Nobody asked but …
More observations on government statistics, government info, and government data:
- When I shared the previous effort, Doubly-Damned Lies, there were objections … predictably.
- I was given the example of homelessness in the Bahamas, as the result of the recent hurricane. The claim was implicitly made that statistics would somehow make a factual situation better, that facts organized into appropriate knowledge would indicate a bright line along the path which should be taken. But, is there a statistical, one-size-fits-all? Why not let the facts speak directly to each case at hand?
- Some statistical treatment of emergency situations, however, may shed light on the problem. There is the case, documented by Edward Tufte, about how epidemiology made a giant step forward. In this case, the statistician immersed himself in the environment of the facts, and the design of the research was ad hoc.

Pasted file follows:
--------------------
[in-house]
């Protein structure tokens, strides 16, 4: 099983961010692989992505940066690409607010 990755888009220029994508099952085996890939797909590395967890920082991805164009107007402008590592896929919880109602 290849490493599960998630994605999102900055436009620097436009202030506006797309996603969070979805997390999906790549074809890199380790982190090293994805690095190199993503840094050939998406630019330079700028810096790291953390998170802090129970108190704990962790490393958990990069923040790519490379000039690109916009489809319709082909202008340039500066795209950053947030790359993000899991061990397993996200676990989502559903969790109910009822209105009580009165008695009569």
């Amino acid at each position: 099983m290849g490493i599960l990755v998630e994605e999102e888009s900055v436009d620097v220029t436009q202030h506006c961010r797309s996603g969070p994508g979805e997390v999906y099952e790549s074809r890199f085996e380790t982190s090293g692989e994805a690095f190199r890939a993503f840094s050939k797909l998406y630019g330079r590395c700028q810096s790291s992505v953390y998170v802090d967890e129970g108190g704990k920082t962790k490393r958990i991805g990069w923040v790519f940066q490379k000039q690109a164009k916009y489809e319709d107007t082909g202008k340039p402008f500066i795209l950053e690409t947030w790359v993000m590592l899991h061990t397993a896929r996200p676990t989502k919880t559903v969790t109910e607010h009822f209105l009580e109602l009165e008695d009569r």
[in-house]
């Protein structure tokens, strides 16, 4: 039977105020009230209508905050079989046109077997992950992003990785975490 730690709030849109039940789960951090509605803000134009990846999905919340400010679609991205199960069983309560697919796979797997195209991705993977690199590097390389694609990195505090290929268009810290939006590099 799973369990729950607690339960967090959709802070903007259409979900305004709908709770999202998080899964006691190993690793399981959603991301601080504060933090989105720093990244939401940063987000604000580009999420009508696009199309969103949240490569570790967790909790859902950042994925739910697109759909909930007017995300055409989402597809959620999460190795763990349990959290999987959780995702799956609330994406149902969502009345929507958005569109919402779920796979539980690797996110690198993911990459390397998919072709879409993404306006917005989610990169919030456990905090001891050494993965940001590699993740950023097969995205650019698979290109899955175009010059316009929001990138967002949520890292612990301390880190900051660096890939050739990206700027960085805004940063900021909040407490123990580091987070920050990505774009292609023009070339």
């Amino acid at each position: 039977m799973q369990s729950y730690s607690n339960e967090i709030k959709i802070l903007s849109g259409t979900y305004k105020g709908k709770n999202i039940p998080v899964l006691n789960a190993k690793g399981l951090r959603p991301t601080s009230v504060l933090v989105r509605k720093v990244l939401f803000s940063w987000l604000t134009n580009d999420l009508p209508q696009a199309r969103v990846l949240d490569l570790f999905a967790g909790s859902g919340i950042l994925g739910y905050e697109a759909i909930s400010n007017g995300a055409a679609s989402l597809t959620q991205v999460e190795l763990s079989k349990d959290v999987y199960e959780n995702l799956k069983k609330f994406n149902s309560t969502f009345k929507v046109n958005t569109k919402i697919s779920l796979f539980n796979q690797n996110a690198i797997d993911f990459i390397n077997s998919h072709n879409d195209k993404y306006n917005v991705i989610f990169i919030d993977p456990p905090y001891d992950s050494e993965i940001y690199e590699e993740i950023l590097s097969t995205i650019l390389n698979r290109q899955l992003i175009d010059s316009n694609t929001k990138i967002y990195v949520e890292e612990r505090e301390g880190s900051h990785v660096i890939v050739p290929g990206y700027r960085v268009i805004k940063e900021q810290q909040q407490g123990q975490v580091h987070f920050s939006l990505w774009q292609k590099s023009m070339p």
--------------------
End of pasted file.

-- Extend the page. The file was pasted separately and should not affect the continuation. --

- Cyclical statistical report formats become artifacts of some historical set of facts. They become institutions which preserve some status quo.
- There is always the danger that statistics published with good intent will be ill-used by others with ill intent.
- We are exposed to the damages of statistical treatment poorly designed. Every statistical investigation must be designed by designers with pre-existing biases. Do these biases affect the outcomes? For examples, I heartily recommend two books recently read, The Mismeasure of Man, by Stephen Jay Gould, and Predictably Irrational, by Dan Ariely.
— Kilgore Forelle